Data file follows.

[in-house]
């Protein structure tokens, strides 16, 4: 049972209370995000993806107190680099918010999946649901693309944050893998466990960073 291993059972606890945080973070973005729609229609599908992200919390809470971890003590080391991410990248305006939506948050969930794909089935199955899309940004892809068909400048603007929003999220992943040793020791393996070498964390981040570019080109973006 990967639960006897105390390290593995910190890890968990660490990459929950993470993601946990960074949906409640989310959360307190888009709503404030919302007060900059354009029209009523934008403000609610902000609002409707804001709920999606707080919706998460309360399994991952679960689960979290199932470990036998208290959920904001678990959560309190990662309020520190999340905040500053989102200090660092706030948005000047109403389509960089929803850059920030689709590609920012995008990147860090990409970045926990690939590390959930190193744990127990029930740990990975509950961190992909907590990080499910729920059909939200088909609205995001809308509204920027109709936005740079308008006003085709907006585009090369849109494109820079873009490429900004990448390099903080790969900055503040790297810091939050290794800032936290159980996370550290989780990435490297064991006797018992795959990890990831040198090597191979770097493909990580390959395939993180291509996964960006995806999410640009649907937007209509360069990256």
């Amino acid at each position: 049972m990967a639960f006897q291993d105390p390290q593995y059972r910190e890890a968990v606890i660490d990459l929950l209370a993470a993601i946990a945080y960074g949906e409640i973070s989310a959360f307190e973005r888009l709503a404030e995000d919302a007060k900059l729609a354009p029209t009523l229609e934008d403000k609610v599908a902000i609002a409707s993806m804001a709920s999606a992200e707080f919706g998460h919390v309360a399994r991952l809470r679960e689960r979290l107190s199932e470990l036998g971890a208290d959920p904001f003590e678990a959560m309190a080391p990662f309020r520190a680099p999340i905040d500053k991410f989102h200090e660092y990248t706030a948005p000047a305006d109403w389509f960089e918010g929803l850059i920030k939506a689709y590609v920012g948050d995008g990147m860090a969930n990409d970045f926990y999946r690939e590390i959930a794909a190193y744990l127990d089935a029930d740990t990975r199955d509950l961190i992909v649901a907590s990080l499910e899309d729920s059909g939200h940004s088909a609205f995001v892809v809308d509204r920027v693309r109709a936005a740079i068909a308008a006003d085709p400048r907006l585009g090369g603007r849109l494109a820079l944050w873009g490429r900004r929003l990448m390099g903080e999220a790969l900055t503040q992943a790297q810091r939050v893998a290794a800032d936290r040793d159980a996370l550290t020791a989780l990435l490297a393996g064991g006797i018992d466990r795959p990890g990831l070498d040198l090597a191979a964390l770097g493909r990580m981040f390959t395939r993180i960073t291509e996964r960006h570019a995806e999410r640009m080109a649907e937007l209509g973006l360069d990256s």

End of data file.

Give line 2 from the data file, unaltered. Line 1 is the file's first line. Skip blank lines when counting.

């Protein structure tokens, strides 16, 4: 049972209370995000993806107190680099918010999946649901693309944050893998466990960073 291993059972606890945080973070973005729609229609599908992200919390809470971890003590080391991410990248305006939506948050969930794909089935199955899309940004892809068909400048603007929003999220992943040793020791393996070498964390981040570019080109973006 990967639960006897105390390290593995910190890890968990660490990459929950993470993601946990960074949906409640989310959360307190888009709503404030919302007060900059354009029209009523934008403000609610902000609002409707804001709920999606707080919706998460309360399994991952679960689960979290199932470990036998208290959920904001678990959560309190990662309020520190999340905040500053989102200090660092706030948005000047109403389509960089929803850059920030689709590609920012995008990147860090990409970045926990690939590390959930190193744990127990029930740990990975509950961190992909907590990080499910729920059909939200088909609205995001809308509204920027109709936005740079308008006003085709907006585009090369849109494109820079873009490429900004990448390099903080790969900055503040790297810091939050290794800032936290159980996370550290989780990435490297064991006797018992795959990890990831040198090597191979770097493909990580390959395939993180291509996964960006995806999410640009649907937007209509360069990256």